Back in May, BlueStacks, the startup that has developed software to let Android users run their apps on all Windows PC, tablets, and laptops, raised a $7.6 million series A, pre-launch. In October, the startup followed up with a $6.4 million series B from AMD, Citrix Systems, with participation from existing investors like Andreessen Horowitz, Ignition Ventures, and more.
Its series B round followed closely on the heels of the alpha launch of its App Player for Windows, which is basically a free software download that will give users one-click access to Android apps on any Windows PC, tablet, or laptop. (And the ability to view these apps in full-screen.) Complementing the App Player, BlueStacks also released “Cloud Connect”, a cloud-based service that allows PCs to become a veritable extension of any Android-based mobile device — and vice versa.
While $14 million in funding seemed a bit bubble-ish for a startup with an alpha product (especially considering half of the investment was raised prior to to launch), we’ve learned from BlueStacks that the early adoption has been significant. Since launching six weeks ago, the startup’s App Player has been downloaded over half a million times, 550K+, to be more precise.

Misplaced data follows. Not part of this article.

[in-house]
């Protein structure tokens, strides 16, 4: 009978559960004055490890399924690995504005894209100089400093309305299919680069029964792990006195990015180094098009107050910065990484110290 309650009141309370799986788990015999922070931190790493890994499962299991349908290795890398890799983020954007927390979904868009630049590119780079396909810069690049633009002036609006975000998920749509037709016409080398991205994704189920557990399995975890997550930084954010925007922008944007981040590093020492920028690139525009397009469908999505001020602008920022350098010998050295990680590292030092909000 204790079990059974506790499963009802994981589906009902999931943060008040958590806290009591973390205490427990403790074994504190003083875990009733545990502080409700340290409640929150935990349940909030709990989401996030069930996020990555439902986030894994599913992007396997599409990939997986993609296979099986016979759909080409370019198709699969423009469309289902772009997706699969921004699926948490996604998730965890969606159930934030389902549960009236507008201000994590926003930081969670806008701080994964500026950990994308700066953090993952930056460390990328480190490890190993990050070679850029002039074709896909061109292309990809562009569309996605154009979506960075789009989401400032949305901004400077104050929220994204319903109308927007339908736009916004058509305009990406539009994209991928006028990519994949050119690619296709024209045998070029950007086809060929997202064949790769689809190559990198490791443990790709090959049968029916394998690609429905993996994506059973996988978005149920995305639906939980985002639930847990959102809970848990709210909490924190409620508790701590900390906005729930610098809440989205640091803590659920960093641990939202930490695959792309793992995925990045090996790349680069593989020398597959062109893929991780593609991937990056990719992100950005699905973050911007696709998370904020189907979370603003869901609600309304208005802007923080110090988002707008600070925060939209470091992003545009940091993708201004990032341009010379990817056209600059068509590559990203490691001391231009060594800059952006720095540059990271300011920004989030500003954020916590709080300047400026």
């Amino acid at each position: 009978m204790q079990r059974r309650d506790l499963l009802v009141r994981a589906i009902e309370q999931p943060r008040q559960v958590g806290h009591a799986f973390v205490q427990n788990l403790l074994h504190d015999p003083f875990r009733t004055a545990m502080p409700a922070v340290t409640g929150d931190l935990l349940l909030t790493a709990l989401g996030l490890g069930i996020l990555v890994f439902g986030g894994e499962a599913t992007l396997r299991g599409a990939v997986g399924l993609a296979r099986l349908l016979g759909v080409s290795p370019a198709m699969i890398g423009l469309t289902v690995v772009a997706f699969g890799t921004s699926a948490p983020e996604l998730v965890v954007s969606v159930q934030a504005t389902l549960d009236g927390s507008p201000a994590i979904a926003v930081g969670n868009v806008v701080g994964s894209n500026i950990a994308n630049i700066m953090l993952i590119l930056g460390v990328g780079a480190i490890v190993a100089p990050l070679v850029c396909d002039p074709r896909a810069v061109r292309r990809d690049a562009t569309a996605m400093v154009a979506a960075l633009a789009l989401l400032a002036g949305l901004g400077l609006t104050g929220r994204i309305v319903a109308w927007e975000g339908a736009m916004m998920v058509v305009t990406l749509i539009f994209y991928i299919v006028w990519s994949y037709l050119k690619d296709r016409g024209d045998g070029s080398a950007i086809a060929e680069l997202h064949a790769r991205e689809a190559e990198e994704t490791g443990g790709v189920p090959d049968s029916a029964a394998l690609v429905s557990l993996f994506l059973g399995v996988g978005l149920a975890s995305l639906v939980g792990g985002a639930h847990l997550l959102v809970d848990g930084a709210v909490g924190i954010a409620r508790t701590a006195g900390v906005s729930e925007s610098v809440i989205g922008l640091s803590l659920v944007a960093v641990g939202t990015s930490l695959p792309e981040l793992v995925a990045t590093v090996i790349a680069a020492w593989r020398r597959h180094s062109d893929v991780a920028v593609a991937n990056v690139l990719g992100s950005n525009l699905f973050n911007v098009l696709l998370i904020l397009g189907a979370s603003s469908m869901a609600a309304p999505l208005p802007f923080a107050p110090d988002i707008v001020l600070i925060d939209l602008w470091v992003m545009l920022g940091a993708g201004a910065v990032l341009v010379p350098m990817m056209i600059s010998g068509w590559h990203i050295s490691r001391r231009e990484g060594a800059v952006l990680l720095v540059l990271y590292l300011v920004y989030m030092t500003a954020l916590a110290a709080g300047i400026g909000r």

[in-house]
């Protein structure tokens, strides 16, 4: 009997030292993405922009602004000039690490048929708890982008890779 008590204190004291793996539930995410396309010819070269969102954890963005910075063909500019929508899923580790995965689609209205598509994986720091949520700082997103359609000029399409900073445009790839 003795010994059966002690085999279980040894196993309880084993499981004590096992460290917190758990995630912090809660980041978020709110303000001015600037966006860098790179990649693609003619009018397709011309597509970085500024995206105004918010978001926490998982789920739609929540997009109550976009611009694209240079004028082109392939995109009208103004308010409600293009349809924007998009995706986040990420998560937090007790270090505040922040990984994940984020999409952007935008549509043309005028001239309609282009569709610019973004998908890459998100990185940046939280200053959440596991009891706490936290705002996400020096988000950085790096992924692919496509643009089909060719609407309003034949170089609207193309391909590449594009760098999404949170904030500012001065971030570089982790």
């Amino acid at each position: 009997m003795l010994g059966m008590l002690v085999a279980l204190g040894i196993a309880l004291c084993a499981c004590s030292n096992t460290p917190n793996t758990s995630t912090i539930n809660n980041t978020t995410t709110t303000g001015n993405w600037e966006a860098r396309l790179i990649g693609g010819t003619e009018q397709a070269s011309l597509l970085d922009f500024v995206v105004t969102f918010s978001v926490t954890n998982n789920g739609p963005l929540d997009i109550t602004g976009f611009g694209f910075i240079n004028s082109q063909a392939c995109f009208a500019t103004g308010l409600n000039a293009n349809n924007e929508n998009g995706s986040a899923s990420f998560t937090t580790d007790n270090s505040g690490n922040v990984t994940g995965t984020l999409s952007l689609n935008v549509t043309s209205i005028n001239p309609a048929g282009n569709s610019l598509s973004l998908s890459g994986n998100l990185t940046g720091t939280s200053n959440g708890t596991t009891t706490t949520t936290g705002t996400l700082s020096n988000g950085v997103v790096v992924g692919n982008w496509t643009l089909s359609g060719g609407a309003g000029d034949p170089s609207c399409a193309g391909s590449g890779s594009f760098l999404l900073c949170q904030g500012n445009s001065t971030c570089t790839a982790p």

Of course startups are happy for all of us to fawn over vanity metrics, but the BlueStacks team did admit that this early adoption caught it by surprise. Especially the extent to which downloads are taking place outside of the U.S. The Americas account for 32 percent of the App Player’s downloads, with Europe and Asia both seeing over 31 percent of downloads as well. The startup recently expanded to support XP and Vista a couple weeks ago, as many Chinese users are still using XP, for example.
The App Player launched in October with several “app partners” pre-loaded, including Bloomberg, LivingSocial and Drag Racing. And we here more are on their way. In conjunction, there are over 250,000 apps available on BlueStacks’ Cloud Connect mobile app, which allows users to push apps from their phone into the startup’s player.
The early signs show that this is definitely a startup to watch, but chime in to tell us what you think. Is this a valuable technology?